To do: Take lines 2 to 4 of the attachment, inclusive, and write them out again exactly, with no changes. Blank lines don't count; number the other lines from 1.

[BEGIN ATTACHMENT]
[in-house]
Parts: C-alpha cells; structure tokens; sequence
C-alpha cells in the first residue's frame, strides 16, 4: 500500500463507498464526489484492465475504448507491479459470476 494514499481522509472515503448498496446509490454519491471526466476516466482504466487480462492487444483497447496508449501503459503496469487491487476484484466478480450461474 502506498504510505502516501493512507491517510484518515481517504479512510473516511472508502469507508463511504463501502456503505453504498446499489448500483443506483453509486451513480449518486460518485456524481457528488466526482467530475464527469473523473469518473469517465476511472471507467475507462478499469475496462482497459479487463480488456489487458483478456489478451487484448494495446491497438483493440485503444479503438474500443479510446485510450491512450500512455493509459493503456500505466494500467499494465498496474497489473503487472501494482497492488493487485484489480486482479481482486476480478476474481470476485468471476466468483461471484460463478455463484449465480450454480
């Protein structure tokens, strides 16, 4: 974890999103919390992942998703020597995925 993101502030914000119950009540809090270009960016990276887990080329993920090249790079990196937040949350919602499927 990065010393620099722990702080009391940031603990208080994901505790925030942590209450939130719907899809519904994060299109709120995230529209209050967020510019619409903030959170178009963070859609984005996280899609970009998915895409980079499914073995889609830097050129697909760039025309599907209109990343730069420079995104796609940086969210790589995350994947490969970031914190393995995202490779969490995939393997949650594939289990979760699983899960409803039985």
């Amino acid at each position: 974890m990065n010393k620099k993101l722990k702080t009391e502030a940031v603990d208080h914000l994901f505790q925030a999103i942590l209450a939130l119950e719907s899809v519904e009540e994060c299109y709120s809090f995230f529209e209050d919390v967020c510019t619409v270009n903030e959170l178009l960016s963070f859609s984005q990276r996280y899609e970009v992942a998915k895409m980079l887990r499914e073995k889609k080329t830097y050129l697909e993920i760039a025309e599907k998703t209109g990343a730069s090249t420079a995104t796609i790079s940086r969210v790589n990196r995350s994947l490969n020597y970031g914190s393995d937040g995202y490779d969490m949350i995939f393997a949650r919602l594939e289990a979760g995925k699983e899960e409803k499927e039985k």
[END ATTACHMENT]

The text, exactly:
Parts: C-alpha cells; structure tokens; sequence
C-alpha cells in the first residue's frame, strides 16, 4: 500500500463507498464526489484492465475504448507491479459470476 494514499481522509472515503448498496446509490454519491471526466476516466482504466487480462492487444483497447496508449501503459503496469487491487476484484466478480450461474 502506498504510505502516501493512507491517510484518515481517504479512510473516511472508502469507508463511504463501502456503505453504498446499489448500483443506483453509486451513480449518486460518485456524481457528488466526482467530475464527469473523473469518473469517465476511472471507467475507462478499469475496462482497459479487463480488456489487458483478456489478451487484448494495446491497438483493440485503444479503438474500443479510446485510450491512450500512455493509459493503456500505466494500467499494465498496474497489473503487472501494482497492488493487485484489480486482479481482486476480478476474481470476485468471476466468483461471484460463478455463484449465480450454480
């Protein structure tokens, strides 16, 4: 974890999103919390992942998703020597995925 993101502030914000119950009540809090270009960016990276887990080329993920090249790079990196937040949350919602499927 990065010393620099722990702080009391940031603990208080994901505790925030942590209450939130719907899809519904994060299109709120995230529209209050967020510019619409903030959170178009963070859609984005996280899609970009998915895409980079499914073995889609830097050129697909760039025309599907209109990343730069420079995104796609940086969210790589995350994947490969970031914190393995995202490779969490995939393997949650594939289990979760699983899960409803039985």